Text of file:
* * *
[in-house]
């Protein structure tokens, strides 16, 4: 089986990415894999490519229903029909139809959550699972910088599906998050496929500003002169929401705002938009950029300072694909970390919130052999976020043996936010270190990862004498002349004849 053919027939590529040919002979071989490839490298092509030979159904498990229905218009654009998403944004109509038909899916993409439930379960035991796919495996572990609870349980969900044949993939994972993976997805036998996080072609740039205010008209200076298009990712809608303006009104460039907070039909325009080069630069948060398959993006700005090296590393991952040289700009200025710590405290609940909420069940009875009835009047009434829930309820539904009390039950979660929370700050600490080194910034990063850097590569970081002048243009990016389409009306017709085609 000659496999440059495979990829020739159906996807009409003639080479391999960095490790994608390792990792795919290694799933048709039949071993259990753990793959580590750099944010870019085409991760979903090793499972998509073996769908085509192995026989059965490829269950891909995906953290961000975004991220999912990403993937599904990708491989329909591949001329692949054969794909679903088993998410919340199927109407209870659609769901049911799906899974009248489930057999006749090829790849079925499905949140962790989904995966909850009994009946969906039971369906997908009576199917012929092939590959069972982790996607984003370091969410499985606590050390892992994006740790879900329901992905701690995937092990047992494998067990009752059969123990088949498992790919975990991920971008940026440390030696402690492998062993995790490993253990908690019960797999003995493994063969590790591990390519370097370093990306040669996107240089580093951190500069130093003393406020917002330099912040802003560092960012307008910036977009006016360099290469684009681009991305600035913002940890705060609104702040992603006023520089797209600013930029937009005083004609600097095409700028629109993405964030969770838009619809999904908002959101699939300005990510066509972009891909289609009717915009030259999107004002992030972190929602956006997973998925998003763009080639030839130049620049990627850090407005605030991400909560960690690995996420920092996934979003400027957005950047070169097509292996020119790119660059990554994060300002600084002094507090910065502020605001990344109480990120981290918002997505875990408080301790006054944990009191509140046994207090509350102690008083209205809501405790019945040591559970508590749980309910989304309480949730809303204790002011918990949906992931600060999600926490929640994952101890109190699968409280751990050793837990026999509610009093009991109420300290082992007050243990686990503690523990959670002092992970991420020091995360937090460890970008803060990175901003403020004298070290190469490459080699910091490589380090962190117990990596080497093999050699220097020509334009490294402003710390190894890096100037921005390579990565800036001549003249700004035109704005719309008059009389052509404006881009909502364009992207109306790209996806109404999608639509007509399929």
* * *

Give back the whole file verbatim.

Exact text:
[in-house]
């Protein structure tokens, strides 16, 4: 089986990415894999490519229903029909139809959550699972910088599906998050496929500003002169929401705002938009950029300072694909970390919130052999976020043996936010270190990862004498002349004849 053919027939590529040919002979071989490839490298092509030979159904498990229905218009654009998403944004109509038909899916993409439930379960035991796919495996572990609870349980969900044949993939994972993976997805036998996080072609740039205010008209200076298009990712809608303006009104460039907070039909325009080069630069948060398959993006700005090296590393991952040289700009200025710590405290609940909420069940009875009835009047009434829930309820539904009390039950979660929370700050600490080194910034990063850097590569970081002048243009990016389409009306017709085609 000659496999440059495979990829020739159906996807009409003639080479391999960095490790994608390792990792795919290694799933048709039949071993259990753990793959580590750099944010870019085409991760979903090793499972998509073996769908085509192995026989059965490829269950891909995906953290961000975004991220999912990403993937599904990708491989329909591949001329692949054969794909679903088993998410919340199927109407209870659609769901049911799906899974009248489930057999006749090829790849079925499905949140962790989904995966909850009994009946969906039971369906997908009576199917012929092939590959069972982790996607984003370091969410499985606590050390892992994006740790879900329901992905701690995937092990047992494998067990009752059969123990088949498992790919975990991920971008940026440390030696402690492998062993995790490993253990908690019960797999003995493994063969590790591990390519370097370093990306040669996107240089580093951190500069130093003393406020917002330099912040802003560092960012307008910036977009006016360099290469684009681009991305600035913002940890705060609104702040992603006023520089797209600013930029937009005083004609600097095409700028629109993405964030969770838009619809999904908002959101699939300005990510066509972009891909289609009717915009030259999107004002992030972190929602956006997973998925998003763009080639030839130049620049990627850090407005605030991400909560960690690995996420920092996934979003400027957005950047070169097509292996020119790119660059990554994060300002600084002094507090910065502020605001990344109480990120981290918002997505875990408080301790006054944990009191509140046994207090509350102690008083209205809501405790019945040591559970508590749980309910989304309480949730809303204790002011918990949906992931600060999600926490929640994952101890109190699968409280751990050793837990026999509610009093009991109420300290082992007050243990686990503690523990959670002092992970991420020091995360937090460890970008803060990175901003403020004298070290190469490459080699910091490589380090962190117990990596080497093999050699220097020509334009490294402003710390190894890096100037921005390579990565800036001549003249700004035109704005719309008059009389052509404006881009909502364009992207109306790209996806109404999608639509007509399929």